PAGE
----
13. Sandbulte J., TerWee J., Wigington K., Sabara M. Evaluation of Chlamydia psittaci subfraction and subunit preparations for their proective capacities. Vet. Microbiol. (1996) 48: 269–282. doi: 10.1016/0378-1135(95)00166-2 9054123

14. Pal S., Theodor I., Peterson E.M., de la Maza L.M. Immunization with an acellular vaccine consisting of the outer membrane complex of Chlamydia trachomatis induces protection against a genital challenge. Infect. Immun. (1997) 8: 3361–3369. 9234798

15. Birkelund S., Morgan-Fisher M., Timmerman E., Gevaert K., Shaw A.C., Christiansen G. Analysis of proteins in Chlamydia trachomatis L2 outer membrane complex, COMC. FEMS Immunol. Med. Microbiol. (2009) 55: 187–195. doi: 10.1111/j.1574-695X.2009.00522.x 19187221

16. Liu X., Afrane M., Clemmer D.E., Zhong G., Nelson D.E. Identification of Chlamydia trachomatis outer membrane complex proteins by differential proteomics. J. Bacteriol. (2010) 192: 2852–2860. doi: 10.1128/JB.01628-09 20348250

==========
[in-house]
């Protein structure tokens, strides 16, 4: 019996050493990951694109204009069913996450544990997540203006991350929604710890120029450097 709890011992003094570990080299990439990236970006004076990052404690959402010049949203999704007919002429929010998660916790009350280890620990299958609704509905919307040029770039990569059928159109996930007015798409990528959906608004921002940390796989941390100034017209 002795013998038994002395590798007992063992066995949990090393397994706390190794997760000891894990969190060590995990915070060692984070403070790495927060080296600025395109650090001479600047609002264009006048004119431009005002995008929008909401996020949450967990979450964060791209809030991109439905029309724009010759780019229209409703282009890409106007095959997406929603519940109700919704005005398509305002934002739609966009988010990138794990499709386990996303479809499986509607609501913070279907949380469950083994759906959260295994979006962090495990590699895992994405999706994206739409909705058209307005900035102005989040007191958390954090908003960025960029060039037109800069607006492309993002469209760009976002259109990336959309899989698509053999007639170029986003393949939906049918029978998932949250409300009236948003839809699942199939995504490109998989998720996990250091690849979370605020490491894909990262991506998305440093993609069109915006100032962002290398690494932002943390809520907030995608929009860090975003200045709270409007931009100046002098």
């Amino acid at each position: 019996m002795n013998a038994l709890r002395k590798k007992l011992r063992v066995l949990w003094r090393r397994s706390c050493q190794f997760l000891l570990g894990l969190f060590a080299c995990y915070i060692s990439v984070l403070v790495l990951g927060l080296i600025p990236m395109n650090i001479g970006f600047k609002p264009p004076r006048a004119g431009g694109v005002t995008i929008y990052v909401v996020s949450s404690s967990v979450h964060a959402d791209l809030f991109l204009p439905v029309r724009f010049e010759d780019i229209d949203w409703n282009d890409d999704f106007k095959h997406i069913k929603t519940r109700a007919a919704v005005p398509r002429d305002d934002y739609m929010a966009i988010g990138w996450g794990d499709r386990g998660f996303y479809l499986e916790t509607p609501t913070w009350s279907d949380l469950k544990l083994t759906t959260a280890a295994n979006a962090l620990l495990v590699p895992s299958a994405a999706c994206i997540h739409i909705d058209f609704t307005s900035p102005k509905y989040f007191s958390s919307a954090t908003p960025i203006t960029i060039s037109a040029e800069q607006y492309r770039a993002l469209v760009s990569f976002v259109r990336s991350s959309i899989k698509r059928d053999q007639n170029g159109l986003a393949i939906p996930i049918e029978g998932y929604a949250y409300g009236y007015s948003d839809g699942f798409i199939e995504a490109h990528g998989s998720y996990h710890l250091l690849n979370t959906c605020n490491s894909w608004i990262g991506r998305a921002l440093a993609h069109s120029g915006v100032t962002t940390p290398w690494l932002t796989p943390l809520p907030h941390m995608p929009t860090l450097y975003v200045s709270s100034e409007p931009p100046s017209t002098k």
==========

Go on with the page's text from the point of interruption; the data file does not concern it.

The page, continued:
17. Shevchenko A., Jensen O.N., Podtelejnikov A.V., Sagliocco F., Wilm M., Vorm O. et al. Linking genome and proteome by mass spectrometry: large-scale identification of yeast proteins from two dimensional gels. Proc. Natl. Acad. Sci. U.S.A. (1996) 93: 14440–14445. doi: 10.1073/pnas.93.25.14440 8962070

18. Henzel W. J., Billeci T. M., Stults J. T., Wong S. C., Grimley C., Watanabe C. Identifying proteins from two-dimensional gels by molecular mass searching of peptide fragments in protein sequence databases. Proc. Nat. Acad. Sci. (1993) 90: 5011–5015. doi: 10.1073/pnas.90.11.5011 8506346

19. Hughes V., Bannantine J.P., Denham S., Smith S., Garcia-Sanchez A., Sales J. et al. Immunogenicity of proteome-determined Mycobacterium avium subsp. paratuberculosis-specific proteins in sheep with paratuberculosis. Clin. Vaccine Immunol. (2008) 15: 1824–1833. doi: 10.1128/CVI.00099-08 18845834

20. Watson E., Alberdi M.P., Inglis N.F., Lainson A., Porter M.E., Manson E. et al. Proteomicanalysis of Lawsonia intracellularis reveals expression of outer embrane proteins during infection. Vet. Microbiol. (2014) 174: 448–455. doi: 10.1016/j.vetmic.2014.10.002 25457368

21. Batycka M., Inglis N.F., Cook K., Adam A, Fraser-Pitt D., Smith D.G.E. et al. Ultra-fast MS/MS scanning combined with monolithic column LC increases throughput in proteomic analysis. Rapid Commun. Mass Spectrom. (2006) 20: 2074–2080. doi: 10.1002/rcm.2563 16773668